Anyway, if your concern is that the process be non-destructive of the original data, it would be far faster and easier to make a copy of the original file first (using *COPY) and then change the required bytes using the OPENUP, PTR# and BPUT# method I described.  It's wasteful to transfer the entire file through the interpreter when only a few bytes need to be changed.

Martin G0HDB
 

On Mon, Jan 21, 2019 at 02:18 PM, Richard Russell wrote:
So you literally want to modify the existing file, not transfer its contents to another file with changes?  In that case you are exactly right: open the file with OPENUP, move the pointer (PTR#) to the location in the file you want to change, and BPUT# the new byte there (overwriting the old byte).  If the records are fixed-length and it's always the same byte in the record that you want to change, the calculation of where to position the pointer will be trivial.
Hi Richard (and also J.G.), thanks for your inputs.  Yes, I think it will be 'preferable' to modify the original file rather than create a new one with the changes made but I'll keep thinking about the latter approach.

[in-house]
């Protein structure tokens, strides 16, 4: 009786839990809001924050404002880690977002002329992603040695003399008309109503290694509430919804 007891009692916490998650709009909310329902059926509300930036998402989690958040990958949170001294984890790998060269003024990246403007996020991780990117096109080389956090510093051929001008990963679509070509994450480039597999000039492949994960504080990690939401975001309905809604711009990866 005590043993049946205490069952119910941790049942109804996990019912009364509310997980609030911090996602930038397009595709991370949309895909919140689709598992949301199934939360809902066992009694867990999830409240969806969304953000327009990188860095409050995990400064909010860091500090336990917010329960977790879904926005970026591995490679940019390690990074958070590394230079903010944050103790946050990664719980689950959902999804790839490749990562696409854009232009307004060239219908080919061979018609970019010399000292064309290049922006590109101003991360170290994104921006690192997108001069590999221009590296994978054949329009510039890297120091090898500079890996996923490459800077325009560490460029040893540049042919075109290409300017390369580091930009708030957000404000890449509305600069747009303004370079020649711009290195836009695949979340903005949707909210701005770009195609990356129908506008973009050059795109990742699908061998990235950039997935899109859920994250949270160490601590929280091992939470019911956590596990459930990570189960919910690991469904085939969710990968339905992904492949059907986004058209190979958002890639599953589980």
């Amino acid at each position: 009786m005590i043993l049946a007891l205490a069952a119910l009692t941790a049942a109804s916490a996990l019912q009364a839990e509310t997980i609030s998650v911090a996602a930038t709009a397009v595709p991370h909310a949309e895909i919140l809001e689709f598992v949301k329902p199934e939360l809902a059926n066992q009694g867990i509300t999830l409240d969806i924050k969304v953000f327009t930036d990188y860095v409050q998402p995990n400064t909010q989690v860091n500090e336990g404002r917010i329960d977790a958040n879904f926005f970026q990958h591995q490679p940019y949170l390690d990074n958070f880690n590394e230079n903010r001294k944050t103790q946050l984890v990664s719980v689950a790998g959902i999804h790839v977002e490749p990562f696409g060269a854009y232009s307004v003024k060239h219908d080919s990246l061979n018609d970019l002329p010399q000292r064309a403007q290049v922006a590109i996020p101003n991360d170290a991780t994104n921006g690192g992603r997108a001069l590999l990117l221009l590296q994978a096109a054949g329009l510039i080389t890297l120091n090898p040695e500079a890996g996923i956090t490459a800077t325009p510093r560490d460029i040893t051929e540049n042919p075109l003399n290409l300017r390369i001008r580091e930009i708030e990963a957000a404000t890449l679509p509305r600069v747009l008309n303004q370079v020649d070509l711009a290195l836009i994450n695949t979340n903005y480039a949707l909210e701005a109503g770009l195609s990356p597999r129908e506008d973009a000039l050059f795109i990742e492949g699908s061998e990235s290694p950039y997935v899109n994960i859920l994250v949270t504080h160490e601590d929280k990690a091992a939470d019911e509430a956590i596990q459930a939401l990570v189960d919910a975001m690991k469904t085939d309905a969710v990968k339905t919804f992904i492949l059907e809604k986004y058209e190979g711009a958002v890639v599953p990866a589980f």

The original file currently holds approximately 30,000 records each of which is a fixed length of 292 bytes (290 data, all ASCII characters, plus the CR/LF terminators) and the byte to be tested in each record is no 205 so as explained by Richard the calculation of the pointer number is straightforward.  If byte 205 contains an ASCII "N" (or possibly is null) then I need to search another related file for strings that match some of the sub-strings in the record in the original file; if a string match is found then byte 205 in the original file needs to be changed to an "E" before moving on to the next record in the original file.  The number of changes to be made in the original file will usually be of the order of 200 but it might be fewer or occasionally perhaps as many as 300-400 - these numbers would make manual inspection of the changes a bit tedious!